U.S. and European officials told CNBC there was still a chance of a deal being made at the World Trade Organization (WTO) conference, despite India's refusal to budge on its food security policies having damped expectations for a trade deal.
Hopes that a global trade deal would finally be closed at this week's WTO meeting in Bali had been high, but Indian Trade Minister Anand Sharma threw a spanner in the works on Wednesday. Sharma told delegates that India would not be willing to compromise on food security policies which involve subsidizing food for the poor.
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While the draft Bali deal would allow India to keep its subsidized food policy for four years, Indian policy makers want a further extension.The issue is complicated by the fact that India's ruling Congress Party faces elections in May; poverty and food security are important issues in the country. If India refused to agree to the current draft it could block a deal from being done in Bali.
However, despite the setback, trade officials told CNBC on Thursday they were still optimistic that a deal would be completed. CNBC anchor Lisa Oake reported from the conference that the mood had turned more positive on Thursday morning as the deal deadline fast approached.
"Yesterday we heard delegation after delegation all saying that they want to get a deal here in Bali, so we still have some time and I'm hopeful we can achieve it," said U.S.Trade Representative Michael Froman.
Asked whether other delegates seemed likely to still sign a deal despite India's refusal to budge on its food security policies, Froman implied that the other members of the WTO had already compromised enough.
"The agreement that we all reached in Geneva was a well-balanced agreement with legitimate concerns about food security, but was also designed to ensure that didn't cause greater food insecurity and that was the deal that was on the table when we got here in Bali," he said.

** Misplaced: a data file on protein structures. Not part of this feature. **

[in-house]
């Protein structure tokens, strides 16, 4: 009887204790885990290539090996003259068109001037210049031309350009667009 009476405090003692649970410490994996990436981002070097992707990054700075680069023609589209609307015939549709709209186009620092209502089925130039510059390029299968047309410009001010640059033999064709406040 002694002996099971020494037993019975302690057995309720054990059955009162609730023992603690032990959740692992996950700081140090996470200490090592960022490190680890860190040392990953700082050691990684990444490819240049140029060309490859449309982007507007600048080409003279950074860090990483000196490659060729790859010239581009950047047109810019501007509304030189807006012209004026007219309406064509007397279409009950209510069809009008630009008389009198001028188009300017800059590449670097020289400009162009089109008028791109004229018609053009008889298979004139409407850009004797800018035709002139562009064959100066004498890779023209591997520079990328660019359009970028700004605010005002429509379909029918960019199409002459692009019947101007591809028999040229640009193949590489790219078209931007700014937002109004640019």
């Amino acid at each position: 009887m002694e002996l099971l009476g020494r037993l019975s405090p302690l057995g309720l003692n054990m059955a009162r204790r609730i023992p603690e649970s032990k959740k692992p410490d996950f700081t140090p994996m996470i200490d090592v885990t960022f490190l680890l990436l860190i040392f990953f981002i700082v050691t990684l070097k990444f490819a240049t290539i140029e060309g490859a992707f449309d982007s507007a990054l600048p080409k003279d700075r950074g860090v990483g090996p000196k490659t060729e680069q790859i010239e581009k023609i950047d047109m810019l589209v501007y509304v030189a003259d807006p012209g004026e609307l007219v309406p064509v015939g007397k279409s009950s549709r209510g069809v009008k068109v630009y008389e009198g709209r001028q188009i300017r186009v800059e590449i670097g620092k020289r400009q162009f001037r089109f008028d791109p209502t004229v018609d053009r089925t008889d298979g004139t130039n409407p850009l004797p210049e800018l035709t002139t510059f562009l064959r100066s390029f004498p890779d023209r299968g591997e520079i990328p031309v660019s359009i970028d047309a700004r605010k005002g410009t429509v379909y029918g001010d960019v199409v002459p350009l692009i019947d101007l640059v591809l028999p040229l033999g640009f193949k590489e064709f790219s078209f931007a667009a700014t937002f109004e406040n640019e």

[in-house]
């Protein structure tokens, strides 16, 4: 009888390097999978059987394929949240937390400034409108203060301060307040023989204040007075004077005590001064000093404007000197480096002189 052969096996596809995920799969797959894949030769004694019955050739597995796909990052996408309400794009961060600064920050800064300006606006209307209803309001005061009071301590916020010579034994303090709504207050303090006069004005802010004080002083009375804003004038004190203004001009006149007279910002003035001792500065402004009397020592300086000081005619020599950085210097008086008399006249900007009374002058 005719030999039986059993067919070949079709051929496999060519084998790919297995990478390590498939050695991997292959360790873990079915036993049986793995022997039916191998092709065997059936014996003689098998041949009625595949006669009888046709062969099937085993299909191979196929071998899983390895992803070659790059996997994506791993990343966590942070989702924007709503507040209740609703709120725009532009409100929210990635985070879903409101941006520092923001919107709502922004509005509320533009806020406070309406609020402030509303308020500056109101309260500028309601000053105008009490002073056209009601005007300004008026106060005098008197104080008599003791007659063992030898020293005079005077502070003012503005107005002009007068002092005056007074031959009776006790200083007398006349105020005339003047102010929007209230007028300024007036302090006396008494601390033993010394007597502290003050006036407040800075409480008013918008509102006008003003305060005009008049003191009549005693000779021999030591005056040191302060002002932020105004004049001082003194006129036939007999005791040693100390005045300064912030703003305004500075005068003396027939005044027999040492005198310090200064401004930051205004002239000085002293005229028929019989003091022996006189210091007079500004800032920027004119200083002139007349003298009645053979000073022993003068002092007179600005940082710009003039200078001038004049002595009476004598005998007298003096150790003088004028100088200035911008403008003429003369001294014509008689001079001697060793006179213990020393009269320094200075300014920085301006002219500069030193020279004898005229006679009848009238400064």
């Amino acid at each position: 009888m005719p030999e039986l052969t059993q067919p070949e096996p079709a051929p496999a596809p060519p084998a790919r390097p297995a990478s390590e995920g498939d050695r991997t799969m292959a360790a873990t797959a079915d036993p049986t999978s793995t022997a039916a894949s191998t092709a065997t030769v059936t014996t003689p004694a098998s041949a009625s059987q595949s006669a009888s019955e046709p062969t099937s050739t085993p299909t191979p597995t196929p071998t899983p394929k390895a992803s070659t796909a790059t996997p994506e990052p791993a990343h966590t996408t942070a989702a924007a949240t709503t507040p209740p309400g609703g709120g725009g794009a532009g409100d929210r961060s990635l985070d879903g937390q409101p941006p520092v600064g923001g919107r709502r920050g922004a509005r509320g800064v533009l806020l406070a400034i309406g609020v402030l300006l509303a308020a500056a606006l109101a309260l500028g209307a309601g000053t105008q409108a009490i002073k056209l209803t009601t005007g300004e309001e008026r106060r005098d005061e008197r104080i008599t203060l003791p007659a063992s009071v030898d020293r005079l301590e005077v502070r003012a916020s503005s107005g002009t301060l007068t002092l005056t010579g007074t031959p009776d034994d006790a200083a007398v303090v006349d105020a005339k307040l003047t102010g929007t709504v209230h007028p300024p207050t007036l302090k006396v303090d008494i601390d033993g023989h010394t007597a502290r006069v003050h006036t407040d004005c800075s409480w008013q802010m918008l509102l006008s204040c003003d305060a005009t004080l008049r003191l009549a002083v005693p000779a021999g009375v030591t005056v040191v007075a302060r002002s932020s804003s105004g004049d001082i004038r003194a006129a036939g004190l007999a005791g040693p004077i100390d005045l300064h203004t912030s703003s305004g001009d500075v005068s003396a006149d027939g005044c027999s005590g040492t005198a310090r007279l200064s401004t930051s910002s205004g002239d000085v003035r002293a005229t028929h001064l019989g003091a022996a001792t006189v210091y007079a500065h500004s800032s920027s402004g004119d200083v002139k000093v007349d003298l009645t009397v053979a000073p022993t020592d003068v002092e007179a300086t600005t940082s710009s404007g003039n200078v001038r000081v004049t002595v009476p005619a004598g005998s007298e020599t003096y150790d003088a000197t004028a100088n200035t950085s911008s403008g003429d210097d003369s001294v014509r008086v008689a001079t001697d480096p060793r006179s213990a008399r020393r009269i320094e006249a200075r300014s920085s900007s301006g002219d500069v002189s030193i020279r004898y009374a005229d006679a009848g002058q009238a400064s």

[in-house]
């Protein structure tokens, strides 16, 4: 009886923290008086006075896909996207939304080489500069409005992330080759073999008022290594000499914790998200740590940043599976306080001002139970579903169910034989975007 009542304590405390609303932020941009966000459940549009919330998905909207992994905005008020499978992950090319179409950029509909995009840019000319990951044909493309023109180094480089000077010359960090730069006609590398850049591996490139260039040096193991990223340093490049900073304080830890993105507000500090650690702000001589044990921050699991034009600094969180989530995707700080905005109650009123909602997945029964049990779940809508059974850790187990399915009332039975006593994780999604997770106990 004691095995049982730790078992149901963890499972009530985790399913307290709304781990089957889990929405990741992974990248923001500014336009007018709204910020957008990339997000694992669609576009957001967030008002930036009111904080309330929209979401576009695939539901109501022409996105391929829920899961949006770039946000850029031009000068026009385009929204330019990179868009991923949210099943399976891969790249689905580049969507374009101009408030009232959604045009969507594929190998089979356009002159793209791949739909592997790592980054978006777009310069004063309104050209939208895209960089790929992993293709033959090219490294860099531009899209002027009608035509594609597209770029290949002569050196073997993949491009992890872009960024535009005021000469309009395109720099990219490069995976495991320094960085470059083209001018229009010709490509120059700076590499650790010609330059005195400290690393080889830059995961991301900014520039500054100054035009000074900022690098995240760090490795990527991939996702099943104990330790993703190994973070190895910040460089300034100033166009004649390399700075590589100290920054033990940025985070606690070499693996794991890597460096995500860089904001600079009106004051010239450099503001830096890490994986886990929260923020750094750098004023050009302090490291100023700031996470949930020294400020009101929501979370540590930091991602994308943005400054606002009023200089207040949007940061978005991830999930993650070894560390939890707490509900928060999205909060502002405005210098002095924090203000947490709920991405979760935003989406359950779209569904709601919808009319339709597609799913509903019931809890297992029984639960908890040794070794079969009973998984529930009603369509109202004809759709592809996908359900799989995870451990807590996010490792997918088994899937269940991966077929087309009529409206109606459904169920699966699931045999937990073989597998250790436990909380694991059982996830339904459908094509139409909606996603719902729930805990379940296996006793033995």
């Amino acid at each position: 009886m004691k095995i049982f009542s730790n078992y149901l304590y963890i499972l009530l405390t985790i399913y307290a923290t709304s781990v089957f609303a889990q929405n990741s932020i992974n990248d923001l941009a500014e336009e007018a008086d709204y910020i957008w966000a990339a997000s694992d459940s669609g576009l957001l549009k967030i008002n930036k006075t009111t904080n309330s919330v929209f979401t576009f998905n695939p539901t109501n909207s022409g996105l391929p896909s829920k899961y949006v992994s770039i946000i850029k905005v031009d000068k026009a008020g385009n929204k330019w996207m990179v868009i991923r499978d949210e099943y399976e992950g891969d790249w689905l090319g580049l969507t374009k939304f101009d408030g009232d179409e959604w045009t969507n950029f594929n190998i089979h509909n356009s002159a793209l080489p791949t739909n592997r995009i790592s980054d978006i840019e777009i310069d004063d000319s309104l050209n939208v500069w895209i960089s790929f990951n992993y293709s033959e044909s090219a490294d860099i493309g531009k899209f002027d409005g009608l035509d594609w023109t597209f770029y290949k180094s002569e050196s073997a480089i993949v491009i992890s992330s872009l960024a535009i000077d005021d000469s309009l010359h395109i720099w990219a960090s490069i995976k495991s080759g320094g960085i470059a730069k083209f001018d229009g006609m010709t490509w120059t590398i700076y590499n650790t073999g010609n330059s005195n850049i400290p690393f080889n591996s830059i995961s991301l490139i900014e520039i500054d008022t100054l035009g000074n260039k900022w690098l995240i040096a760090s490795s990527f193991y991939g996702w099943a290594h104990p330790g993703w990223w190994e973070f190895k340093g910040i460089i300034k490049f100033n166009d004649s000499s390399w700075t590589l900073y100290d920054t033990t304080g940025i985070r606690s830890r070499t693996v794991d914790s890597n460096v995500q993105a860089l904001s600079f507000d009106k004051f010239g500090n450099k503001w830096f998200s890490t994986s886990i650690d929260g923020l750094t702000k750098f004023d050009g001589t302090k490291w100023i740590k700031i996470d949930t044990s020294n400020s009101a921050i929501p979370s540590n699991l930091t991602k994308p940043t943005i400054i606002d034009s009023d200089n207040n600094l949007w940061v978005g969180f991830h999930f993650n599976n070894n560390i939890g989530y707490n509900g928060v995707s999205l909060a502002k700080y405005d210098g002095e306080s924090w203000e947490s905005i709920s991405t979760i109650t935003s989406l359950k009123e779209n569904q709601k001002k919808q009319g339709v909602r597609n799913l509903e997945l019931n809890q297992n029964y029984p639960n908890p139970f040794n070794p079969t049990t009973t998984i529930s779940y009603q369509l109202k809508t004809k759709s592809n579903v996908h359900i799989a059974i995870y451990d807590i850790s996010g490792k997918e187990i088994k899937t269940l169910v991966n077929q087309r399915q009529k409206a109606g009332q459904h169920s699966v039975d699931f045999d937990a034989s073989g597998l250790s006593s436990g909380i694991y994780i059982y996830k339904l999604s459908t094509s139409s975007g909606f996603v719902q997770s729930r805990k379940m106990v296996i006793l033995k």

"If you build up stocks of food and it finds its way dumped on to international market places, that lowers the prices and hurts other poor farmers in other poor countries, and that's not in the interest of the WTO," he added.
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On Thursday, local press reports in Indonesia said the Indonesian President is going to make a phone call to the Prime Minister of India in a last minute effort to save the round of talks taking place in Bali.
Asked whether this last ditch attempt could help save the deal, Karel De Gucht, European Trade Commissioner, told CNBC the move could have a positive impact on chances for a deal.
"I think it's important that the president is calling the prime minister… I hope it has a good effect on the outcome," said De Gucht.
(Read more: Trade talks in Bali will succeed: Former WTO chief)
The European Trade Commissioner added that if a deal was not made this week it could have serious negative implications for the organization's credibility.
"I am hoping for a deal because I think it is a very important one. It's crucial for the WTO. If we have again a failure here in Bali, it will have consequences for the stature of the WTO," he said, adding that he believed the deal was more crucial for developing countries than it was for developed ones like Europe and the U.S.
Regardless of the efforts being made, not everyone was optimistic on the possibility of a deal.
"Reports out of Bali have not been encouraging. There is no agreement on any of the major issues that are currently on the table so barring some last-minute changes, the prospects for a deal coming out of Bali do not look likely at this point," Timothy Brightbill, partner at Washington based law firm Wiley Rein told CNBC Asia's Cash Flow.
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"India will have to move somewhat. There is just no agreement on how long WTO members are willing to let those kind of subsidies exist so until that becomes clear there is really not much hope for a deal," he added.
159 members of the WTO have gathered in Bali, Indonesia this week in the hope of finalizing the first agreement since the group formed in 1995, which is said to have the potential to add $1 trillion to the global economy.
— By CNBC's Katie Holliday: Follow her on Twitter @hollidaykatie